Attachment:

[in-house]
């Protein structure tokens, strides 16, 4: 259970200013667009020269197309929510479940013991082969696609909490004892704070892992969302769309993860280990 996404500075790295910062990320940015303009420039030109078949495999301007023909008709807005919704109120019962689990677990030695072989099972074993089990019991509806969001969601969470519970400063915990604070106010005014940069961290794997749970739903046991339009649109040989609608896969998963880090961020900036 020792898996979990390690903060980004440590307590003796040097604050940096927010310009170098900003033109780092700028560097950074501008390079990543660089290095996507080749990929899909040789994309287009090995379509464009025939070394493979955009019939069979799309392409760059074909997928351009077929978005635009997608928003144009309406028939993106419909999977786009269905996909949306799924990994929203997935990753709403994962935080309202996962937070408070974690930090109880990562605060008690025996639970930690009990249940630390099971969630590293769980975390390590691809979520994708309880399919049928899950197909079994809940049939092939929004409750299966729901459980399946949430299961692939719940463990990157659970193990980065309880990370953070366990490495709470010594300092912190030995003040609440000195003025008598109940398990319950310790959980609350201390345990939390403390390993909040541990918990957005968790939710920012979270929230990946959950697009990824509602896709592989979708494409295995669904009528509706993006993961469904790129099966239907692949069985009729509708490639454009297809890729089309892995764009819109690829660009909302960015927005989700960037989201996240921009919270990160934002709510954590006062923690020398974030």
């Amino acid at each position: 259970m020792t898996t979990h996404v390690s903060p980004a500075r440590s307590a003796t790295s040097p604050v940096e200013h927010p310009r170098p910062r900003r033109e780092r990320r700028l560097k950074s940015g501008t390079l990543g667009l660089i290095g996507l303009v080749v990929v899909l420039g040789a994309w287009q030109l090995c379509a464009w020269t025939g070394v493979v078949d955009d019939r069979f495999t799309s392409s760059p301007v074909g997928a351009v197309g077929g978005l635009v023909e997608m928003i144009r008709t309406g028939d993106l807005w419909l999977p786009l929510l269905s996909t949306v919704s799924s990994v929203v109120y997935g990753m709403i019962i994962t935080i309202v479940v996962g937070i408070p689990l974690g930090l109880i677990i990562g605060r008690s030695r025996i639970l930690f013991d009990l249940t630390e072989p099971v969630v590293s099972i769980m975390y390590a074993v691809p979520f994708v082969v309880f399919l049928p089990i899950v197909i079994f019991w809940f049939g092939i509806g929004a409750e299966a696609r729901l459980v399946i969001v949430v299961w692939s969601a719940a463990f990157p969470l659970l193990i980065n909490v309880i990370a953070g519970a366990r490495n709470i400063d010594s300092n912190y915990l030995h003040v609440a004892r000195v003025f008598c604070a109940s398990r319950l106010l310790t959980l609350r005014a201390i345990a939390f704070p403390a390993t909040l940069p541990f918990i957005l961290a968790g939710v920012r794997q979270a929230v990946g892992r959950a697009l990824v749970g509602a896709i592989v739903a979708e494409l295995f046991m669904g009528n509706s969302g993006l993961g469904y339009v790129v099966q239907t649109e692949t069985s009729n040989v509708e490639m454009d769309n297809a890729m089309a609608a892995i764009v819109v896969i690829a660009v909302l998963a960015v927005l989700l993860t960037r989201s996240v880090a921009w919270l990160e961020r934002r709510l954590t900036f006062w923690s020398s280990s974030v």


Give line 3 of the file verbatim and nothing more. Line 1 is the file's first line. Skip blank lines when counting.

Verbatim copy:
């Amino acid at each position: 259970m020792t898996t979990h996404v390690s903060p980004a500075r440590s307590a003796t790295s040097p604050v940096e200013h927010p310009r170098p910062r900003r033109e780092r990320r700028l560097k950074s940015g501008t390079l990543g667009l660089i290095g996507l303009v080749v990929v899909l420039g040789a994309w287009q030109l090995c379509a464009w020269t025939g070394v493979v078949d955009d019939r069979f495999t799309s392409s760059p301007v074909g997928a351009v197309g077929g978005l635009v023909e997608m928003i144009r008709t309406g028939d993106l807005w419909l999977p786009l929510l269905s996909t949306v919704s799924s990994v929203v109120y997935g990753m709403i019962i994962t935080i309202v479940v996962g937070i408070p689990l974690g930090l109880i677990i990562g605060r008690s030695r025996i639970l930690f013991d009990l249940t630390e072989p099971v969630v590293s099972i769980m975390y390590a074993v691809p979520f994708v082969v309880f399919l049928p089990i899950v197909i079994f019991w809940f049939g092939i509806g929004a409750e299966a696609r729901l459980v399946i969001v949430v299961w692939s969601a719940a463990f990157p969470l659970l193990i980065n909490v309880i990370a953070g519970a366990r490495n709470i400063d010594s300092n912190y915990l030995h003040v609440a004892r000195v003025f008598c604070a109940s398990r319950l106010l310790t959980l609350r005014a201390i345990a939390f704070p403390a390993t909040l940069p541990f918990i957005l961290a968790g939710v920012r794997q979270a929230v990946g892992r959950a697009l990824v749970g509602a896709i592989v739903a979708e494409l295995f046991m669904g009528n509706s969302g993006l993961g469904y339009v790129v099966q239907t649109e692949t069985s009729n040989v509708e490639m454009d769309n297809a890729m089309a609608a892995i764009v819109v896969i690829a660009v909302l998963a960015v927005l989700l993860t960037r989201s996240v880090a921009w919270l990160e961020r934002r709510l954590t900036f006062w923690s020398s280990s974030v």